Manoomin // Rice picking in the Kawarthas

Around the end of September and beginning of October, I had the amazing experience of helping James Whetung of the Curve Lake First Nation harvest wild rice in what he calls “the wild rice basket of the world”.

Wild rice (manoomin in Anishnaabemowin) is a grain indigenous to the Central Ontario area, as well as in other areas across Canada. It was a staple food amongst Anishnaabe and other First Nation groups prior to colonization. Over the course of urban and cottage developments on lakes and waterways, the wild rice growths quickly diminished. Now, harvesters like James must resow the seeds of a plant that used to be common.

Historically, wild rice was harvested by two people in a canoe with wooden sticks. One person would steer the canoe through the rice, while the other would bend the tops of the plants over the middle with one stick and with the other stick would gently tap the plant–releasing the seeds into the boat.

While some still use this method, James has transformed some of the old techniques into a new more industrious practice. Now he goes out on a motor boat with a mesh attachment at the front which catches the seeds.

Usually James is helped by his daughter Daemin, but since she’s gone back to school she can’t come and help everyday. For the past couple years they were a force of nature taking on the wild rice colonies and planting new ones in the Kawarthas.

James, at least, has been doing it for over a decade. He convinces Daemin to join him in her adolescence.”How many dads wouldn’t want to teach their kids some kind of valuable knowledge?”

Daemin only got into it passionately four years ago, after getting through a painful drug withdrawal. “Rice has been around me all my life, but I never developed a passion for it until I was older and I was looking for purpose in life,” she said.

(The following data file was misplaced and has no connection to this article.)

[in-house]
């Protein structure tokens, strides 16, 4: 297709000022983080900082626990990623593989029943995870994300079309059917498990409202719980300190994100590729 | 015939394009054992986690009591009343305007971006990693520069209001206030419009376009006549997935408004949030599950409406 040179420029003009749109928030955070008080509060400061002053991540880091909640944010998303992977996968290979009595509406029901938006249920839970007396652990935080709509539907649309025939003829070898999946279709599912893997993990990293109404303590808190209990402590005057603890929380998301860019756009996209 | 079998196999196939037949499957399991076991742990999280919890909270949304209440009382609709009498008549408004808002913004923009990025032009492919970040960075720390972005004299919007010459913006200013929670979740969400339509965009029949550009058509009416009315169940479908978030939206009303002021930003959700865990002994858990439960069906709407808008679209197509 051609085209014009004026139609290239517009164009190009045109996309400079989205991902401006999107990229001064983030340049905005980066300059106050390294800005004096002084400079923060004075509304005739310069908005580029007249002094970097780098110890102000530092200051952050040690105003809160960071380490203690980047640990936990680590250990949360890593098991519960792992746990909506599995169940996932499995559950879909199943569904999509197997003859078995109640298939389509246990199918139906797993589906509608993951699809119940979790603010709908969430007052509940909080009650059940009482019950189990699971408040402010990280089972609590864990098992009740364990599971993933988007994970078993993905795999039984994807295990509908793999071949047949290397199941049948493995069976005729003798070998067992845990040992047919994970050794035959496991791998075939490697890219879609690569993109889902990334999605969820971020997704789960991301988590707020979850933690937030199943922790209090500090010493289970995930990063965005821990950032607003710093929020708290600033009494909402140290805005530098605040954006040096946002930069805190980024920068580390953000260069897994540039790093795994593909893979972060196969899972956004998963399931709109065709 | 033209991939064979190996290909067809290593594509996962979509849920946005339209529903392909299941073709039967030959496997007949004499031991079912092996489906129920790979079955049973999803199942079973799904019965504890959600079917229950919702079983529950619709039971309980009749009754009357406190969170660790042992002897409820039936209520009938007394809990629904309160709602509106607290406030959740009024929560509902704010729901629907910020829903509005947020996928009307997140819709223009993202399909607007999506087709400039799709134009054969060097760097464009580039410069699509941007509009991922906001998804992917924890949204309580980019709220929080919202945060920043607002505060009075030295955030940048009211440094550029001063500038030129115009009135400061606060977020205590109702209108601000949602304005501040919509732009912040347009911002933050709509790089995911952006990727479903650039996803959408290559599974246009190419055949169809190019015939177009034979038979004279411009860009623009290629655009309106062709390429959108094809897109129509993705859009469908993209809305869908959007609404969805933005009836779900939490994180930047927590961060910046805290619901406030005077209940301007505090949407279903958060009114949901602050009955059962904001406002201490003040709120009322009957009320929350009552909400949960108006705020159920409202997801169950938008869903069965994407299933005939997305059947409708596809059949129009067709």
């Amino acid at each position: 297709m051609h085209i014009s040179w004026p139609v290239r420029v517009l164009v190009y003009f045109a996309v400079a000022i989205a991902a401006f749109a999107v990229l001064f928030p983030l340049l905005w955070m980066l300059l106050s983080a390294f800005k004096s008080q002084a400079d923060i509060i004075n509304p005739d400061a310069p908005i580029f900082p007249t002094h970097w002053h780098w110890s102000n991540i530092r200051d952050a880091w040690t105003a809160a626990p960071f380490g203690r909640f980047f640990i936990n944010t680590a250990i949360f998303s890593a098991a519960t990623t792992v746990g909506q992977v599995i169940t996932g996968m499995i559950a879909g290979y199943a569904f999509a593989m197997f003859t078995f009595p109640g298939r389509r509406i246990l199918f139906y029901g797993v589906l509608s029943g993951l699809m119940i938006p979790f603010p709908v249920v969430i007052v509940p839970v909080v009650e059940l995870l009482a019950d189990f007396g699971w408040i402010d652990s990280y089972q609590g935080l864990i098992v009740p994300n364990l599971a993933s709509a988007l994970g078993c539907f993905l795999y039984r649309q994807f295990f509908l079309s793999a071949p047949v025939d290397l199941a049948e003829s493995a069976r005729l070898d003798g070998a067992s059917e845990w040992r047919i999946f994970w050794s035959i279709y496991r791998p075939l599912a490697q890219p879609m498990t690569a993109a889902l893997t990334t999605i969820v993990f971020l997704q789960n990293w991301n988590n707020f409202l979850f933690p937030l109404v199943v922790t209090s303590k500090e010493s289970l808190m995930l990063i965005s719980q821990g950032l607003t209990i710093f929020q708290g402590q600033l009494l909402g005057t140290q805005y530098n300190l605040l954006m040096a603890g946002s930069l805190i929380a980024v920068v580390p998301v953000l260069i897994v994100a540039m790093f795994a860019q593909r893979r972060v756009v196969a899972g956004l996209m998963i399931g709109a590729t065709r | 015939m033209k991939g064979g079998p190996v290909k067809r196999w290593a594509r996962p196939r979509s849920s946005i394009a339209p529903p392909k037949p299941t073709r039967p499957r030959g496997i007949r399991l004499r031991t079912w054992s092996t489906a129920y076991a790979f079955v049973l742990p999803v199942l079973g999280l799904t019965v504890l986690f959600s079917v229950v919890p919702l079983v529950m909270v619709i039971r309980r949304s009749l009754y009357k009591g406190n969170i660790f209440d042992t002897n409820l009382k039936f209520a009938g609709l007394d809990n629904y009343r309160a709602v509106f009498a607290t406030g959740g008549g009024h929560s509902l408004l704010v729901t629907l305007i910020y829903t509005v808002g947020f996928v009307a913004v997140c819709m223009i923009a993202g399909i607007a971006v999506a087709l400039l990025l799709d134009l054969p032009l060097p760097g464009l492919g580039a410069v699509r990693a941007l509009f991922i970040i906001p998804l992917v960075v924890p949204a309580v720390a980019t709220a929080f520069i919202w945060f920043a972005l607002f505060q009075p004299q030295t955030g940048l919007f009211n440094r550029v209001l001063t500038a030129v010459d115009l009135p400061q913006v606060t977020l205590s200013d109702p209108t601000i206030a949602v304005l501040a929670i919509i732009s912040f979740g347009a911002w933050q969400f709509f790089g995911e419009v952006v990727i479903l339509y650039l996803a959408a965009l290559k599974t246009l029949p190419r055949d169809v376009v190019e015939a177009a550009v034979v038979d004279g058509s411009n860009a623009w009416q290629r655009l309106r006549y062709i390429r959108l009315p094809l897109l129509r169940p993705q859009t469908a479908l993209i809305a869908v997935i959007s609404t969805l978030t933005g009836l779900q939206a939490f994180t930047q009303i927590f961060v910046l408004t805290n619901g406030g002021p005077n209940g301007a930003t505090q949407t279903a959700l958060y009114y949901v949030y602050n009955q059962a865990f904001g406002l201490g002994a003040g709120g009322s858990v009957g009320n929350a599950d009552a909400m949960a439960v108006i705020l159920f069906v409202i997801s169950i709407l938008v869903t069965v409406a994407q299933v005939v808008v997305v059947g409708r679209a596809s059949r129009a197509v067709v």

She was first introduced as a teenager when her dad got a grant to employ her in his business. “When I came here, not against my will but not with a lot of passion, my eyes were beginning to open. It gave me something to think about later on when I was in those rough places.”

Once she was through the worst of it, the physical labour of rice picking was a remarkable antidote. “Once I made it through the first part of the actual withdrawal, it became rice season and my dad needed help and I was starting to feel better physically. I started going out to help him. Being out with the rice and being physical helped me in my healing process.”


For James, wild rice harvesting is a business as well as a way of connecting with his culture and family. He runs Black Duck Wild Rice which exports his rice all over the globe. It’s something that he can also leave to Daemin as well as the knowledge.

It’s really tasty and contributes a lot more to a dish than your average white rice. The ways its roasted gives it a rich nutty flavour that makes it a strong presence on your pallet.

For me, in making this documentary for CBC Radio, it was a real privilege to stay on James’ land, help him with the harvest, the curing and the roasting of the rice. Like Daemin was saying, it’s a lot of hard work but it feels really good to use your body like that. Coupled with sleeping in a tent on the hard ground, my body felt pretty well used after my couple of days by Curve Lake. But at least now I’ll have very fond memories to look back on when I eat this tasty wild rice.

2 responses

  1. Such a great story! I remember visiting James when I was a student at Trent. He took the whole class out in canoes to do a harvest. It was a ton of work but also a lot of fun. It’s unbelievable how much rice is out there. Nice to hear that Daemin is working with him and doing well.

    1. Thanks, Allie! I bumped into them at the farmer’s market the other day and they seem to be doing really well. The harvest is done but they are still roasting and preparing the rice for markets.